"I wish I had more of your faith."

"You have more than you know."

He'd snorted then, shaking his head. "So what happens if you change your mind? Humanity could never stop you."

"You're wrong. Every creature has a weakness. You already know mine."

He'd considered a moment, then picked up the book of matches in the unused hotel ashtray. He lit one, and I flinched, forcing myself to look. He watched me for a moment, then quickly snuffed the match with a vaguely horrified expression. I had begun to lose my shape, my heart beating irregularly and my breathing shutting down. In my head I had heard a sound I wouldn't understand until later - my family's dying screams.

"This would kill you."

"Eventually."

He had nodded. "Good to know," he had stated, dropping the spent match in the ash tray. But his mind was unsettled, and I suspect I had inadvertently projected my memories.

Now, in the quiet of the supply closet, I wrapped my arms around my chest and shivered. I remember thinking at the time that maybe Bruce Wayne could be a friend, that maybe my assumptions of how humans must react to me should be revised. We'd shared a bond that night, and twenty-four hours later he was dead.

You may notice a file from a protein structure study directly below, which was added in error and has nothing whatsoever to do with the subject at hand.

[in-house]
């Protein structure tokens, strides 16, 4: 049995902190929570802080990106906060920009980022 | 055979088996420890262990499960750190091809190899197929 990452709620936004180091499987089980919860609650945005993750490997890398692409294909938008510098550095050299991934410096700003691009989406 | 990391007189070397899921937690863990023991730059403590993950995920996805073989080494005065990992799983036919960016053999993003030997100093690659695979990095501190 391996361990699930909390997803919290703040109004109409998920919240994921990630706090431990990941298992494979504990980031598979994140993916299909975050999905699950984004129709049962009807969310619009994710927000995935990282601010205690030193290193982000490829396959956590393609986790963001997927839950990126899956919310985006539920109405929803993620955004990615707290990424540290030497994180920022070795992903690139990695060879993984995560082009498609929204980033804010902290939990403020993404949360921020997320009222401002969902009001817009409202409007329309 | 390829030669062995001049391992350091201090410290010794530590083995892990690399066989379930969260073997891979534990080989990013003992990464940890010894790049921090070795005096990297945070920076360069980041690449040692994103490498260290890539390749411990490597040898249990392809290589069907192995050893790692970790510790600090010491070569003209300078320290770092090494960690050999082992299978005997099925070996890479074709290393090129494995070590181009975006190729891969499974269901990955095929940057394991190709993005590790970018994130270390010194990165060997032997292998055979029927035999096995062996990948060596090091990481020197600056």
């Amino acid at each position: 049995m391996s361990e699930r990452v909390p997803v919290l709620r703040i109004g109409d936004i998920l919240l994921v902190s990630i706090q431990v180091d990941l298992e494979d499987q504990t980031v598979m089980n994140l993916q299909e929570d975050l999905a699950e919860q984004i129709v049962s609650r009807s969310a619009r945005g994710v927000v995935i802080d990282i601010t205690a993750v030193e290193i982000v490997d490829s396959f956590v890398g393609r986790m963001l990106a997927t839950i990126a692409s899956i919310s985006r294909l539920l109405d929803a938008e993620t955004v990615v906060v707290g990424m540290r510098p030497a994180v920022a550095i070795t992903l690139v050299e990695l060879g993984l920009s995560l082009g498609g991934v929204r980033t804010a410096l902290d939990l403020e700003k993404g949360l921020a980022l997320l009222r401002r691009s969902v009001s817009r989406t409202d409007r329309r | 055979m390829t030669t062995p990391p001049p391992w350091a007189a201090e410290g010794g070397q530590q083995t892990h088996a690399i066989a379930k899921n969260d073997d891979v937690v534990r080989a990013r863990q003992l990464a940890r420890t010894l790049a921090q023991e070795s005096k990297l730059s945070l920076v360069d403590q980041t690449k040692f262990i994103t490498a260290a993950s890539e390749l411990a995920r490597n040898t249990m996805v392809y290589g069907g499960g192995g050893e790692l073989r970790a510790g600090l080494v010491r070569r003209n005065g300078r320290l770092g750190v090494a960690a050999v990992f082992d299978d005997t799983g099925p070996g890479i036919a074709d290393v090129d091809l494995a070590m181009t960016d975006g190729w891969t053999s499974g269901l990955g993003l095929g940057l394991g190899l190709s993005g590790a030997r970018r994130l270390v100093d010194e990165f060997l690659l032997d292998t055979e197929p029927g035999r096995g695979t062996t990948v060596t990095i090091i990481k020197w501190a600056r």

I closed my eyes, thinking I should cry for him and that neither men nor Martians were supposed to cry. I lost myself in the past, but wherever Superman had gone was not as big a deal as I had anticipated. My eyes snapped open when a hand found my throat, and as I stared at a big red "S" on a yellow field, the man of steel hissed, "What the hell are you?"